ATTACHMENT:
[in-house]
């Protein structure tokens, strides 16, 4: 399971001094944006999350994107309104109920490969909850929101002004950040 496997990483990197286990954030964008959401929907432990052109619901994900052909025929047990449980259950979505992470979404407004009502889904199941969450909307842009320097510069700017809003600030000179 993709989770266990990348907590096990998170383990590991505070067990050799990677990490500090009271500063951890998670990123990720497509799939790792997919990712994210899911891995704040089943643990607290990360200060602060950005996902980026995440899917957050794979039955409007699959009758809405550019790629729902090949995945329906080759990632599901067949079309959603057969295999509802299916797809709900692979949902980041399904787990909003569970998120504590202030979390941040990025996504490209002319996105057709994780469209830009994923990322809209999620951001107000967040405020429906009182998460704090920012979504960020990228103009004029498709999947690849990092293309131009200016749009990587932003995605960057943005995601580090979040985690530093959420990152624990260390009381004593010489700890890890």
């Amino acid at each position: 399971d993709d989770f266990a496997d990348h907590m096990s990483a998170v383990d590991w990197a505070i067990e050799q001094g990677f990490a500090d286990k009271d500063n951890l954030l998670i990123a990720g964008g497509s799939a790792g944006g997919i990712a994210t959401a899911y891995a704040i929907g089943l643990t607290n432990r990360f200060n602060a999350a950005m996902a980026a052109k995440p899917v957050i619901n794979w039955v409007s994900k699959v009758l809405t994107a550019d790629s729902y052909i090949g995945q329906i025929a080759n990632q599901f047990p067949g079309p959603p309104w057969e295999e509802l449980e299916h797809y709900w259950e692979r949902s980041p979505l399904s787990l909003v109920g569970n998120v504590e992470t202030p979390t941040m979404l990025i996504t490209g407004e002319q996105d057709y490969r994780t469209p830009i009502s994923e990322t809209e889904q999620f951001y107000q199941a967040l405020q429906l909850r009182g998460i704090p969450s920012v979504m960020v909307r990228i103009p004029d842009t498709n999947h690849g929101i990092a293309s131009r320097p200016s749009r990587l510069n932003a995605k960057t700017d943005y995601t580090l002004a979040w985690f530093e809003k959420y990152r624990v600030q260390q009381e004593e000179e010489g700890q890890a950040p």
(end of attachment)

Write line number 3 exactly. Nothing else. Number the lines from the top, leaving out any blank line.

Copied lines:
């Amino acid at each position: 399971d993709d989770f266990a496997d990348h907590m096990s990483a998170v383990d590991w990197a505070i067990e050799q001094g990677f990490a500090d286990k009271d500063n951890l954030l998670i990123a990720g964008g497509s799939a790792g944006g997919i990712a994210t959401a899911y891995a704040i929907g089943l643990t607290n432990r990360f200060n602060a999350a950005m996902a980026a052109k995440p899917v957050i619901n794979w039955v409007s994900k699959v009758l809405t994107a550019d790629s729902y052909i090949g995945q329906i025929a080759n990632q599901f047990p067949g079309p959603p309104w057969e295999e509802l449980e299916h797809y709900w259950e692979r949902s980041p979505l399904s787990l909003v109920g569970n998120v504590e992470t202030p979390t941040m979404l990025i996504t490209g407004e002319q996105d057709y490969r994780t469209p830009i009502s994923e990322t809209e889904q999620f951001y107000q199941a967040l405020q429906l909850r009182g998460i704090p969450s920012v979504m960020v909307r990228i103009p004029d842009t498709n999947h690849g929101i990092a293309s131009r320097p200016s749009r990587l510069n932003a995605k960057t700017d943005y995601t580090l002004a979040w985690f530093e809003k959420y990152r624990v600030q260390q009381e004593e000179e010489g700890q890890a950040p």